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Any healthy, even moderately healthy ecosystem requires balance between predator and prey. This is true on every region on the planet Earth from deserts, to jungle, in the sea and yes, in the Adirondack park. Every time I hear talk about the "fictitious" risks to a prey species, by allowing room for a natural predator to simply exist in its home range, I am perplexed. Wolves and Cougars did not become naturally extinct in the Adirondack region, they were intentionally slaughtered to remove them by astoundingly ignorant people thinking it would improve of all things, hunting (please think for a moment about that irony). The only thing that the effort to remove predators actually succeeded in spreading, was far more lead in our watersheds. My how things are as true today as they were in the 19 and early 20th century... Yes, Cougars belong here not for shooting by incredibly small minds with foolishly large rifles (a sign of fear of what they don't understand) but because they actually "do" belong here. Truth be told we are not truly "forever wild" until we stop listening to big business media sheep (sports hunting) and start being real humans again...
Not all hunters are against apex predators!
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Old 03-17-2014, 09:15 AM   #70
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Not all hunters are against apex predators!
Not even close. Most surveys show wide hunter support for predator recovery. It's the vocal minority, those who generally think ungulate populations (and/or livestock) will be decimated - and state game agency culture - that wants nothing to do with big predator recovery.
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Old 03-17-2014, 09:28 AM   #71
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Under cover at the Idaho Coyote & Wolf Derby.

Coyote derbies are permitted in NY State.

Last edited by gulo; 03-17-2014 at 10:32 AM..
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Old 03-17-2014, 11:12 AM   #72
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Not even close. Most surveys show wide hunter support for predator recovery. It's the vocal minority, those who generally think ungulate populations (and/or livestock) will be decimated - and state game agency culture - that wants nothing to do with big predator recovery.
I think you are correct. Thats begs the question, why not organize the hunters to petition for the return of the predators and the protections needed for them? Seems to me the agencies are more inclined to listen to them then to the organized conservationists and environmentalists.
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Old 03-17-2014, 04:49 PM   #73
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Thats begs the question, why not organize the hunters to petition for the return of the predators and the protections needed for them?
Working on it.
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Old 03-21-2014, 12:08 PM   #74
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Yeah, I'm irked when some publication or group claims it speaks for all hunters, as if we all think alike--and that goes to show that those groups and publications think of us as a herd. In other words, they sterotype us just as some of the anti-hunters do.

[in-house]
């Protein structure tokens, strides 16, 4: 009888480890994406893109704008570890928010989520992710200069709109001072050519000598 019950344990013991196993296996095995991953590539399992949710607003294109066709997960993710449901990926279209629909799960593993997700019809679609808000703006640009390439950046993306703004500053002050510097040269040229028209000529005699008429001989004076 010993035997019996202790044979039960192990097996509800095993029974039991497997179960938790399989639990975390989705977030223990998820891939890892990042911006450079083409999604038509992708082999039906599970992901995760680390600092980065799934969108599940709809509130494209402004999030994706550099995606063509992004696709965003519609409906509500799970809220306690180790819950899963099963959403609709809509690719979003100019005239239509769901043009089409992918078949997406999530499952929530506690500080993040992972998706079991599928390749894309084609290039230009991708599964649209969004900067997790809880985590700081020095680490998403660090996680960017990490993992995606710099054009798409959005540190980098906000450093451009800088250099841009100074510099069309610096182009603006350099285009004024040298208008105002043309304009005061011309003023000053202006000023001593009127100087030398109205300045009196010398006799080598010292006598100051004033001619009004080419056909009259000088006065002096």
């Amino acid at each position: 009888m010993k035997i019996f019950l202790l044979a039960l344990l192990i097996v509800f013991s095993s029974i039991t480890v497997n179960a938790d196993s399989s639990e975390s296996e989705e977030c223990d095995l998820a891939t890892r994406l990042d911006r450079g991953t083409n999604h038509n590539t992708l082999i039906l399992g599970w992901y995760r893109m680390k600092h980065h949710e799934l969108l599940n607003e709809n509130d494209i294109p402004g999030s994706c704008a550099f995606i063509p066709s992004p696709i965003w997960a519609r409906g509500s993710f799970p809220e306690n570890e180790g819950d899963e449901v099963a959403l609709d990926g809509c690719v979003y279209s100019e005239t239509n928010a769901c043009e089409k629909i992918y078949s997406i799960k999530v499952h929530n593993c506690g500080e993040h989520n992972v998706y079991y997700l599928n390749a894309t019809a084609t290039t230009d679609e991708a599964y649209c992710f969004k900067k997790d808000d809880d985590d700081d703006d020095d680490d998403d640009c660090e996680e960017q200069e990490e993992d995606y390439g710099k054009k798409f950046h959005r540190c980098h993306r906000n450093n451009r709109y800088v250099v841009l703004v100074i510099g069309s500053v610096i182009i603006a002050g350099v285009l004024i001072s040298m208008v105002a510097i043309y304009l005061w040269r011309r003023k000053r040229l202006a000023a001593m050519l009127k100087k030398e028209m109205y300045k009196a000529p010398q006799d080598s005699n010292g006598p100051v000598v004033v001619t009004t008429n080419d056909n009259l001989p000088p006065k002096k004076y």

For example, when the state was thinking about legalizing bobcat trapping & hunting in my part of southwestern New York, I knew quite a few hunters who were opposed because they believed bobcats were not that well established here. Nonetheless, the season was opened on bobcat.

Another example: although they are a small minority, I actually know hunters who support the SAFE act, which must be sin #1 against the 10 commandments for hunters issued by the SPOKESPEOPLE.

And yet another: One hunting & fishing publication for New Yorkers is forever headlining legalize-crossbow-hunting stuff, which is an issue that hunters are split on, though you wouldn't know it by reading the publication. Of course, there's money to be made from adverstisers if crossbow hunting is legalized. You won't read nearly as much there on the topic of the threat posed by "wild" pigs to the deer and turkey populations, but of course the publication accepts ads from "game preserves" (places where you can pay a small fortune to shoot a fenced in and fattened pig or other critter).

When someone pretends to speak for all of us, follow the money.

But to finally get back to the issue that prompted my ranting here--yeah, I know hunters who would not object to the wolf & cougar in NYS and who don't consider the coytote to be public enemy # 1. It's hilarious when those who do object also talk about their deep love of nature and how hunting is necessary to keep the deer population in check.

Count me in, Gulo.
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Old 03-21-2014, 02:51 PM   #75
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"I think you are correct. Thats begs the question, why not organize the hunters to petition for the return of the predators and the protections needed for them? Seems to me the agencies are more inclined to listen to them then to the organized conservationists and environmentalists."

I wouldn't mind seeing the Cougar establish itself here and be protected but
don't we already have predators? Coywolf and Bobcat and Black Bear?
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Old 03-22-2014, 01:14 AM   #76
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[QUOTE=mphilli2;215154]Yeah, I'm irked when some publication or group claims it speaks for all hunters, as if we all think alike--and that goes to show that those groups and publications think of us as a herd. In other words, they sterotype us just as some of the anti-hunters do.

Amen
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Old 03-22-2014, 01:39 AM   #77
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Its great to hear that some hunters share my opinions.